September 15, 2021
If you are looking for an intense high-volume training program that will help you build muscle mass, a hypertrophy workout plan is exactly what you need. Muscle growth is not an easy task; it takes time, persistence, and it is a long-term commitment that requires you to build better habits. But, if you want to improve your physique, it is a top priority.
In this article, we will give you the best hypertrophy workout routine that includes just enough hard training to get your muscles growing.
Ready to bulk up?
Let’s start by understanding how hypertrophy works:
Muscle hypertrophy refers to the increase and growth of the skeletal muscle mass that can be achieved through exercise, or acquired through neurologic, muscular, or genetic disorders.
When done through exercise, the muscles are pushed to their limits to cause metabolic stress and lactic acid buildup that leads to the degradation of muscle fiber. When the body repairs these damaged fibers by fusing them, the muscle size and mass are increased.
This can be achieved by training with free weights like dumbbells, barbells, or kettlebells as well as weight machines and even through calisthenics exercises (bodyweight).
Hypertrophy workout is a type of training focused on muscle building. This type of training is very common among bodybuilders and athletes. It uses weights for resistance which causes stress to the muscles, making them stronger.
In a hypertrophy workout, you increase the volume of training (doing more sets and reps) and decrease the intensity (rest more). Usually, the resting period between sets is 1 to 3 minutes if you are training for hypertrophy.
This type of training will increase your strength, power, and caloric expenditure, helping you lose weight and get bigger, bulky muscles.
Hypertrophy programs help you achieve an increase and growth of the muscles by incorporating the following:
An exercise that works for multiple muscle groups at the same time is known as a ‘compound exercise’. Squats, deadlifts, and bench presses are some examples of this type of exercise.
Hypertrophy training prioritizes compound exercises because they allow you to work all of your muscle groups more often than isolation exercises, accelerating muscle mass building.
Hypertrophy training makes emphasis on gradually increasing the weight or reps in every workout. Sets that range between 4 to 10 reps, with enough rest in between, tend to be less fatiguing and allow you to add weight more frequently.
Ideally, you should start with about 75% of your one-rep max (the maximum amount of weight you can lift in one repetition), and over time, as your strength increases, you would start increasing weight to get up to an 85% of your one-rep max.
Gradually increasing weight on each rep will fatigue your muscle fibers and make them grow.
In order to maximize muscle growth, you should be doing around 10 to 20 weekly sets per muscle group and ideally, these must be spread out over 2 to 5 workouts a week. Studies have shown that the more sets you do, the more muscle you build.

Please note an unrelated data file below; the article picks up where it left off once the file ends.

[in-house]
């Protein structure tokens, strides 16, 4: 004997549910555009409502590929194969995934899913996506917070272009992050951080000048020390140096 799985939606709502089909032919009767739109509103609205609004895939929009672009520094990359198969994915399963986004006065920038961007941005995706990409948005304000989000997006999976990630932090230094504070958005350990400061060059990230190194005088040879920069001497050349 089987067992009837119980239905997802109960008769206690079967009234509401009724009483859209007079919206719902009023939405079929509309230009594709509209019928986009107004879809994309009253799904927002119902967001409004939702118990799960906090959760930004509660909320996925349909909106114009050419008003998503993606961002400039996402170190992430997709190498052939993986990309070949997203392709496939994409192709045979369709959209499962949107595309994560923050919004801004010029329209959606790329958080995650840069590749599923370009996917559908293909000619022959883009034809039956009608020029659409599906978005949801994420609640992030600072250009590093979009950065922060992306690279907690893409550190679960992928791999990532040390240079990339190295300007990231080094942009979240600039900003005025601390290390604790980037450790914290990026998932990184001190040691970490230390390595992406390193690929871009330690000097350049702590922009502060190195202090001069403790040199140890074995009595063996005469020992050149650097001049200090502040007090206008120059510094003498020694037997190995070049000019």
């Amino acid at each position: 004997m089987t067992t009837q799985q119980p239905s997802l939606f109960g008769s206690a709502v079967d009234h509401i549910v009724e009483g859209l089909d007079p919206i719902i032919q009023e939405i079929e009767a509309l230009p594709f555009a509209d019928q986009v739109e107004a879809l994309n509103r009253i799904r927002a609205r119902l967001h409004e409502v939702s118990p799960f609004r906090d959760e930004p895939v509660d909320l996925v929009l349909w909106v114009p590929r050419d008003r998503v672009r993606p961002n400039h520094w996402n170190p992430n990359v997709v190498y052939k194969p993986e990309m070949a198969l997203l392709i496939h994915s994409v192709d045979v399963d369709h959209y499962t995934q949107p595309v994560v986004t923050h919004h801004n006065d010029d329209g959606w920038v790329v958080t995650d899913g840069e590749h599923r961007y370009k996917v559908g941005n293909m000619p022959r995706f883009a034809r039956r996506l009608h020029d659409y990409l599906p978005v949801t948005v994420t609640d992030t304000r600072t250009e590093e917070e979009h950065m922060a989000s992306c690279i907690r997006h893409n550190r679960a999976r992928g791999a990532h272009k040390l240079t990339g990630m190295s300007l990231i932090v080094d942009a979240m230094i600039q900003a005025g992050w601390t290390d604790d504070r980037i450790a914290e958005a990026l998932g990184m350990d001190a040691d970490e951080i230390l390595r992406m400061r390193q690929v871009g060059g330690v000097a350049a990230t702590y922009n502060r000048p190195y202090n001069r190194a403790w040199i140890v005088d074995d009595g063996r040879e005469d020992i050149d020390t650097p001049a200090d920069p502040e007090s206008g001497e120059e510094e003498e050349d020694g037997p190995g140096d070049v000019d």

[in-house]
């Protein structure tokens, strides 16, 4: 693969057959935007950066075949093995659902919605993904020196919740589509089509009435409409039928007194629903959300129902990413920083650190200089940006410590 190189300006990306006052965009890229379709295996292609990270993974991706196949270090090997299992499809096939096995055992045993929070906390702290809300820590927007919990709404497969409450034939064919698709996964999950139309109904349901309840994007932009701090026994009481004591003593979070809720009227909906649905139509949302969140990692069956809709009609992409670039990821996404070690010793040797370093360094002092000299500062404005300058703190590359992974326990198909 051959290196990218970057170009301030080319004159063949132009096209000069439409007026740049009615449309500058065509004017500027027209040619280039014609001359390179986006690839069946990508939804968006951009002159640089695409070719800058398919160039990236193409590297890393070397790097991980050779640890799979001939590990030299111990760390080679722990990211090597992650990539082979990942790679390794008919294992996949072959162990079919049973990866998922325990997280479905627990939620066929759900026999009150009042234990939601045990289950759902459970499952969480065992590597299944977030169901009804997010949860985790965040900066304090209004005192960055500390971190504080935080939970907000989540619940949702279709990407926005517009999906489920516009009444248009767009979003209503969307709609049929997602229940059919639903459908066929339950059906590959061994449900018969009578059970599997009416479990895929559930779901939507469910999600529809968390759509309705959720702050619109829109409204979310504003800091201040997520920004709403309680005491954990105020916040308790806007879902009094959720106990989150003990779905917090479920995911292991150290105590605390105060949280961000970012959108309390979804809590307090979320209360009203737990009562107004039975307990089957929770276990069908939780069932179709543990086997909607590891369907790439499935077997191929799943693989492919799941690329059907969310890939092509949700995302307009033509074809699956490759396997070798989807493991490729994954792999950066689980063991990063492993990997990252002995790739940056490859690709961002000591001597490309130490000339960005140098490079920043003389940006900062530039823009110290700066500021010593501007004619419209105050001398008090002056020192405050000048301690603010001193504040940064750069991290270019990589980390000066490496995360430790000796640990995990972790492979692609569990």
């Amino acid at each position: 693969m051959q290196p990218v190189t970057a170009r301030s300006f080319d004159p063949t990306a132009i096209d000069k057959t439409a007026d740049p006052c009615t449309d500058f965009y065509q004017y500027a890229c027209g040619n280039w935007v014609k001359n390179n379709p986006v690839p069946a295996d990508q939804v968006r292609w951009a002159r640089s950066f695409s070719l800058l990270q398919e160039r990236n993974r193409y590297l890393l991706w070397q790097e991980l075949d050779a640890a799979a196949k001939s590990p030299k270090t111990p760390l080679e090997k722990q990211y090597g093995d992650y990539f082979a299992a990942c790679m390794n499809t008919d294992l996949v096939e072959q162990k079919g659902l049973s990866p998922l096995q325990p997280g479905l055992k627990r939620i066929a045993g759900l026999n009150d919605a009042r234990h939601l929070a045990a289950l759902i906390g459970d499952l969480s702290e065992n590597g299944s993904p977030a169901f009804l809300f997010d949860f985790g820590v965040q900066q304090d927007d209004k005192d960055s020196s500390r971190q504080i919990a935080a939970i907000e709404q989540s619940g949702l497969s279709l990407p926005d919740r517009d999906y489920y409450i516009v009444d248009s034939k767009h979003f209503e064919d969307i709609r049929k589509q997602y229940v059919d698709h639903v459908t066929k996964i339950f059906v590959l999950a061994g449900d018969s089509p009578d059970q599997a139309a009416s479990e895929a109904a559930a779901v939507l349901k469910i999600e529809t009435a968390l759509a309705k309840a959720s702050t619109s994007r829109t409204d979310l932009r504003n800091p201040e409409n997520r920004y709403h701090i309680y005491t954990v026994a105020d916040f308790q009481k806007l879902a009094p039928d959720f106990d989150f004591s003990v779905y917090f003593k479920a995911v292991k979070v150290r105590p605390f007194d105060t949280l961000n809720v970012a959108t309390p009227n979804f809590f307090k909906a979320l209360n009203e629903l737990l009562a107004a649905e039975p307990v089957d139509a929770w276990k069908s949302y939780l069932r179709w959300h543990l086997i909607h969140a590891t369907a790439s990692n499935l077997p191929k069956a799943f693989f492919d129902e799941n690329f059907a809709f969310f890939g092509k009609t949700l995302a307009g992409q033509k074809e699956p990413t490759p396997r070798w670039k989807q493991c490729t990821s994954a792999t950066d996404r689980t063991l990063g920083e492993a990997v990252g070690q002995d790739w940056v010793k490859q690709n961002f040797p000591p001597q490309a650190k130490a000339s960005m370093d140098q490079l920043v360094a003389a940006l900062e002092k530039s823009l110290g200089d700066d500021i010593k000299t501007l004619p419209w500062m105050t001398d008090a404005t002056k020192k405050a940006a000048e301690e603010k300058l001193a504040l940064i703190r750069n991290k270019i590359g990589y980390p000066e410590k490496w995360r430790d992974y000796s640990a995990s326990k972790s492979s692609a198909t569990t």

Also, in case of a muscle gain plateau, bumping your training frequency by about 20% will easily help you get back on track. Meaning, if you have been doing 10 sets per week, increase to 12 sets and you should start seeing progress again.
Now, let’s go over the best hypertrophy workout routine. Why is it the best? It will have you doing all the right mass-building exercises (tried-and-tested), used by bodybuilders for decades.
With the right amount of sets per week, this program will help promote hypertrophy without wearing you out. Let’s get to it!
This is a 5-day weekly workout routine. If it’s too much of a stretch for you, feel free to start with a shorter 4 or 3-day routine. Skip days or mix and match throughout the week as you build up to the complete program.
Here’s a breakdown of the hypertrophy workout exercises to show you exactly how to perform each of them:
Load the barbell and roll it closer to you, against your shins. Bending at the hips and knees, grab the barbell with your hands just a bit wider than shoulder-width apart. Then, as you engage your lower back, pull your torso up and bring your hips forward to come to a standing position, lifting the barbell off the floor. Keep it as close to your body as possible, then bring it back down to lie on the floor.
For a single-arm dumbbell row, stand next to a bench and place the dumbbell on the floor next to it (in front of you). Next, put your non-rowing hand and knee (same side) on the bench, keeping your standing foot firmly planted on the ground. You must keep your back completely flat as you reach down to grab the dumbbell with your free hand. Bring the dumbbell up to your side, nearly touching your hip. With control, lower the dumbbell back down to the floor.
Sit on the pad, placing your feet on the footplate and maintaining your knees slightly bent. Lean forward to grab the handle, then lean forward to grab the handle. Lean back with your arms stretched out in front of you and keep your back straight. Bend the elbows and start to pull the cable toward your stomach. With control, come back to the starting position.
Adjust the pad on the lat pull-down machine so it rests comfortably on your thighs. Then, stand up and grab the bar with a wide grip and your arms straight. Sit down and allow your body to pull the weight of the bar down with you. Pull the bar down to touch your upper chest, keeping your torso straight and avoiding leaning back.
Stand straight with your arms to your sides, holding a dumbbell in each hand. Flex your right arm keeping your left arm down to your side, and curl up the dumbbell until it reaches the front of your right shoulder. Then lower the dumbbell to the starting position and repeat the movement with your left arm.
Holding a dumbbell in each hand, stand up straight, keeping your elbows slightly bent. Then, lift the dumbbells out to your sides until you get your upper arms parallel to the floor, and bring them back down to the starting position.
For a bent-over raise, you can be standing or seated. You need to bend at the hips to try to get your torso as close to parallel to the floor as you can. Holding a dumbbell on each hand and keeping your back straight, lift the dumbbells out to the sides until your upper arms are parallel to the floor. With control, return to the starting position.
Sit on an upright bench and hold a dumbbell in each hand resting them on your thighs. Then, lift them up so that you are holding them right above your shoulders, and push them straight up over your head. Your arms should be extended straight and elbows locked, then lower the dumbbells down to your shoulders again and repeat.
Adjust the rope grips on the cable machine to about chest level, and grab one end of the rope with each hand. Then, push the rope down by straightening your elbows until your arms are straight down at your sides. Return to the starting position with control.